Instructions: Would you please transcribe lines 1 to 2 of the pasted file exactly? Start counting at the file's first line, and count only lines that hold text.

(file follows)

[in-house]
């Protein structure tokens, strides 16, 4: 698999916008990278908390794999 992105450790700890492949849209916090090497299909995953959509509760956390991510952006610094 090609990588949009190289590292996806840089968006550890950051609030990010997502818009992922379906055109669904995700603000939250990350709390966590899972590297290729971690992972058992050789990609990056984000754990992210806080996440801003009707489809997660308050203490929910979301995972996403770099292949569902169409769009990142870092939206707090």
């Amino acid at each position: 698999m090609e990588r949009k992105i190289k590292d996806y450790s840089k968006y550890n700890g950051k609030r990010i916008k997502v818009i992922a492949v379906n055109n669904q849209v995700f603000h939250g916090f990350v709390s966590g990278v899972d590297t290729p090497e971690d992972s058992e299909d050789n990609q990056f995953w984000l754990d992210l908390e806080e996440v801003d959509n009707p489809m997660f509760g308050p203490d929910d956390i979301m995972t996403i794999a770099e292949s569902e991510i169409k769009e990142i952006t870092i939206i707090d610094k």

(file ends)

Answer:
[in-house]
């Protein structure tokens, strides 16, 4: 698999916008990278908390794999 992105450790700890492949849209916090090497299909995953959509509760956390991510952006610094 090609990588949009190289590292996806840089968006550890950051609030990010997502818009992922379906055109669904995700603000939250990350709390966590899972590297290729971690992972058992050789990609990056984000754990992210806080996440801003009707489809997660308050203490929910979301995972996403770099292949569902169409769009990142870092939206707090």